restricted access Depression in Japan: Psychiatric Cures for a Society in Distress (review)
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Reviewed by
Junko Kitanaka. Depression in Japan: Psychiatric Cures for a Society in Distress. Princeton, N.J.: Princeton University Press, 2012. xiii + 243 pp. Ill. $75.00 (cloth, 978-0-691-14204-3), $29.95 (paperbound, 978-0-691-14205-0).

In the past decade, Japan has been through a most extensive medicalization of depression, which is now a part of the landscape of Japan. In 1996, the number of patients was about four hundred thousand: in 2008, it exceeded one million. The public are now bombarded with campaigns to be aware of the disease in posters and PR videos. Patients suffering from the disease are now familiar characters in both real life and the world of fiction. During this process, depression has been transformed into a new sociocultural and medical entity. In Depression in Japan, Junko Kitanaka analyzes the remodeling of the disease and asks how, when, why, and by whom this metamorphosis has taken place.

Kitanaka combines two disciplines and two approaches: history and anthropology. The history shows that Japan has found depression in a medical sense quite recently. When Japan started to import and to employ Western medicine in the [End Page 487] late nineteenth and early twentieth centuries, Japan had little idea of depression. Instead, it learned the disease category of Kraepelin’s manic-depressive disease, which was one of two major diseases along with dementia praecox. As a result of this historical trajectory, Japanese psychiatry focused on hereditary and neurological conceptualization of the bipolar disease, and did not find depression per se until the 1990s. The timing was important, because this was when Japan began to struggle with economic depression. At this time Japanese psychiatry was still old-fashioned asylum medicine, not only because it held vast inpatient populations but also because its doctors were apparently gatekeepers of the incurables. Hence, psychiatrists looked for a new role for them in medicine and society by explaining social diseases via psychiatric knowledge. In doing so, they highlighted the issue of male suicides that had started increasing in the age of economic depression. They tried to explain male suicide by linking it with overwork, thought to be a part of the “traditional” work culture in Japan. The culture of overwork stems from the discourse of neurasthenia around the turn of the twentieth century, when medical fringes and popular fronts argued that neurasthenia, imported from the United States, was caused by male overwork. In the 1990s, Japanese psychiatrists revived this notion, in order to make their discourse more convincing. Depression has been constructed with the male suicide originating from the old work ethic.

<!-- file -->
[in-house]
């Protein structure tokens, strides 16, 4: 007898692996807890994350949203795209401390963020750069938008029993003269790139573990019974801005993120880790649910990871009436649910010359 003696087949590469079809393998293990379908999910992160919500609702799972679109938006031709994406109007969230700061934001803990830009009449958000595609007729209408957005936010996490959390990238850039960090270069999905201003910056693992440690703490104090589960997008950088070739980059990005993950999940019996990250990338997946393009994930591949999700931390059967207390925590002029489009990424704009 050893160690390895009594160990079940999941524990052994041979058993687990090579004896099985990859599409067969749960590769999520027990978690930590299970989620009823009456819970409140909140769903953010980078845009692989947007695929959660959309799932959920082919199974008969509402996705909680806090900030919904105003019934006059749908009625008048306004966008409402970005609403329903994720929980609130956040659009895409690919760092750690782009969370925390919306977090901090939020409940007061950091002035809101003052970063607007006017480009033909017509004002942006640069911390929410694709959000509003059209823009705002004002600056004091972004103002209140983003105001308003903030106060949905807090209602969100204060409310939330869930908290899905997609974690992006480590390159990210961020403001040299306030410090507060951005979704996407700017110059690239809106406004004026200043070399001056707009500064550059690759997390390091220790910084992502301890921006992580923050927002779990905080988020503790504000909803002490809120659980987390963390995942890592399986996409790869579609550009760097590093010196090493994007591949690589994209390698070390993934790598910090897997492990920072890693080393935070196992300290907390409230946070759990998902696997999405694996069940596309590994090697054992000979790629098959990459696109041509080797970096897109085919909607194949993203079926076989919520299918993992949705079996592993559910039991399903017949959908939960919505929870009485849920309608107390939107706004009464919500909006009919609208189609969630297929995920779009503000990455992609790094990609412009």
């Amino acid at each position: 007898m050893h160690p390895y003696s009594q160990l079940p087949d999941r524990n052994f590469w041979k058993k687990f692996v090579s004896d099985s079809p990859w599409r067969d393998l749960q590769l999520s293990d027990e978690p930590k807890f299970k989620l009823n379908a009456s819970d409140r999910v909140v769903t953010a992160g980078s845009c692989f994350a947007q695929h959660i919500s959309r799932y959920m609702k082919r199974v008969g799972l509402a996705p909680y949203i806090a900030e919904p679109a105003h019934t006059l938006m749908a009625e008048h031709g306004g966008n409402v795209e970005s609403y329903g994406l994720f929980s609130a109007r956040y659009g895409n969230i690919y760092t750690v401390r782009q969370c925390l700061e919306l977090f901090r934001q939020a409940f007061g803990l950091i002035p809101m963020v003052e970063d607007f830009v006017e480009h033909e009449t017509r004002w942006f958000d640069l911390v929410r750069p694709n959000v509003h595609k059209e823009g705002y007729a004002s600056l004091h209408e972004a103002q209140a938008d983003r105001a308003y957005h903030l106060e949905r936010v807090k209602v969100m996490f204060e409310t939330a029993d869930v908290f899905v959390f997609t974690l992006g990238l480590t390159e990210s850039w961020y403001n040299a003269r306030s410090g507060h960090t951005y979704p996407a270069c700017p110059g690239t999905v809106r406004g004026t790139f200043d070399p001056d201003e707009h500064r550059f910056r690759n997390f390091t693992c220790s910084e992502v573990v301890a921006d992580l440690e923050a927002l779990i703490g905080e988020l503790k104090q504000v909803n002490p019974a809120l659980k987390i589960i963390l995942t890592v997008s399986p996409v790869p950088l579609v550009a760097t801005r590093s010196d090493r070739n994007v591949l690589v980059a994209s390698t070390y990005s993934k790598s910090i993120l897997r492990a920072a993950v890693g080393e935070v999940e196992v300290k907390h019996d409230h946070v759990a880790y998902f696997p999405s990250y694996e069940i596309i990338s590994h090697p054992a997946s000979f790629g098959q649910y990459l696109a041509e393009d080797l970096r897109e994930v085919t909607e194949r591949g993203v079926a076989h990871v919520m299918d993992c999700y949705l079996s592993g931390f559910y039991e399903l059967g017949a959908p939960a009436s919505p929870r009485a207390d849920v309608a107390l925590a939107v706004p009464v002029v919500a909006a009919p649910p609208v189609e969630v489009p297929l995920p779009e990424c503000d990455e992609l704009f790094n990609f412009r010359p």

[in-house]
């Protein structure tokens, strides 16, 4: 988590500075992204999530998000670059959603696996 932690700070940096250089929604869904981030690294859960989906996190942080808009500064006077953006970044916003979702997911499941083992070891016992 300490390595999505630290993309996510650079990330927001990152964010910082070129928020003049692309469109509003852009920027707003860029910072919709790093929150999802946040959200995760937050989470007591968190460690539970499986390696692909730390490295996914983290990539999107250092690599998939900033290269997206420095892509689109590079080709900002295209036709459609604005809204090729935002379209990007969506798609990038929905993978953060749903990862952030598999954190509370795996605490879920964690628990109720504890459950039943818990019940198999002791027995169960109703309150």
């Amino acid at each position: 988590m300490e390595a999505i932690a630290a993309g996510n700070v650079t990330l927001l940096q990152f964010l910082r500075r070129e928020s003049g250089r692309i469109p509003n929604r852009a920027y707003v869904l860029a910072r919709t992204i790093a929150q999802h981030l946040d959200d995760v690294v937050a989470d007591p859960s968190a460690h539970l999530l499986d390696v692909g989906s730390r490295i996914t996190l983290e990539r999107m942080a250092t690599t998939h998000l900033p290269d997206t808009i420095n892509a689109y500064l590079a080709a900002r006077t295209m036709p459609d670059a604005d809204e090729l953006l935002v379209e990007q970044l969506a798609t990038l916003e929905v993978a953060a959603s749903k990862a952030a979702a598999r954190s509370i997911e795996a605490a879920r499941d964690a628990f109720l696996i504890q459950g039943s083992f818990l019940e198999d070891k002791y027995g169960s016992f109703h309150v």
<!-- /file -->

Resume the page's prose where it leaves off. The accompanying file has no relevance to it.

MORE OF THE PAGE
Kitanaka also argues that the medicalization of depression is rooted in daily clinical practices of psychiatry. Psychiatrists sought not only new legitimacy in constructing the depression discourse but also a clinical language to answer for the increasing anxieties and emotional problems in the 1990s. In the period that is called the “lost decade” in Japan, people long to have a convincing explanation for their symptoms, and biological pathology of (manic-)depressive disease did not stand for the task. Facing such patients, psychiatrists found a possible answer in male overwork under the unjust economic and social systems, and moreover linked it with increasing suicide. This turned out to be a convincing explanation for patients, who profit from it because it entitles them to compensation. Paradoxically, everybody has become happy through the new notion of depression: psychiatrists have won a new field of practice and can establish a doctor–patient relationship that works well in clinical settings, whereas patients have gained an explanation of which they could be convinced and which has given them a legitimate excuse for their ill health. A localized notion of depression, which has intersected the history and the present, has been created and established.

As shown above, Kitanaka’s book on depression in twentieth-century Japan shows a success story of Japanese psychiatry. It has won a jurisdiction of milder mental illness and social status. This is a familiar pattern for historians of psychiatry, for a rise and expansion of psychiatry happened in the United States, Britain, and other Western countries in the early part of the twentieth century. As Andrew...


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